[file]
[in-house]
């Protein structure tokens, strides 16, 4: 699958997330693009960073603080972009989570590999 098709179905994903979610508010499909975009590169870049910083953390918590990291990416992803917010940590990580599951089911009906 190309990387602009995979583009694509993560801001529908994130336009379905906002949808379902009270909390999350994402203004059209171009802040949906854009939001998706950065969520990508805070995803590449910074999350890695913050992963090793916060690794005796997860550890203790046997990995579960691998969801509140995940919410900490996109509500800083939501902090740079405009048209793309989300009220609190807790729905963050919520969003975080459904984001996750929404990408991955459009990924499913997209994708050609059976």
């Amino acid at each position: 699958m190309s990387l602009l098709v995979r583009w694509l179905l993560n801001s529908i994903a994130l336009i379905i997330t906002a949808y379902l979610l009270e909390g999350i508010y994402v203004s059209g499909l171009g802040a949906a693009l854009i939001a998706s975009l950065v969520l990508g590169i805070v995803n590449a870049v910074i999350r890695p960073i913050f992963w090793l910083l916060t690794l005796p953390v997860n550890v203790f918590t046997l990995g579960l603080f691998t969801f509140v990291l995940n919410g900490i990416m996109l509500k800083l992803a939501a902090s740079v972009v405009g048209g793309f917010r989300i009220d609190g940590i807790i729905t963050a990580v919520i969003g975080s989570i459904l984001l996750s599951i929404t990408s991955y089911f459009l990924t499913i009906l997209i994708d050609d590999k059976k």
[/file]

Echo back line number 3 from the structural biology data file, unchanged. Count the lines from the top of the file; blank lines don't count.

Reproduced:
């Amino acid at each position: 699958m190309s990387l602009l098709v995979r583009w694509l179905l993560n801001s529908i994903a994130l336009i379905i997330t906002a949808y379902l979610l009270e909390g999350i508010y994402v203004s059209g499909l171009g802040a949906a693009l854009i939001a998706s975009l950065v969520l990508g590169i805070v995803n590449a870049v910074i999350r890695p960073i913050f992963w090793l910083l916060t690794l005796p953390v997860n550890v203790f918590t046997l990995g579960l603080f691998t969801f509140v990291l995940n919410g900490i990416m996109l509500k800083l992803a939501a902090s740079v972009v405009g048209g793309f917010r989300i009220d609190g940590i807790i729905t963050a990580v919520i969003g975080s989570i459904l984001l996750s599951i929404t990408s991955y089911f459009l990924t499913i009906l997209i994708d050609d590999k059976k």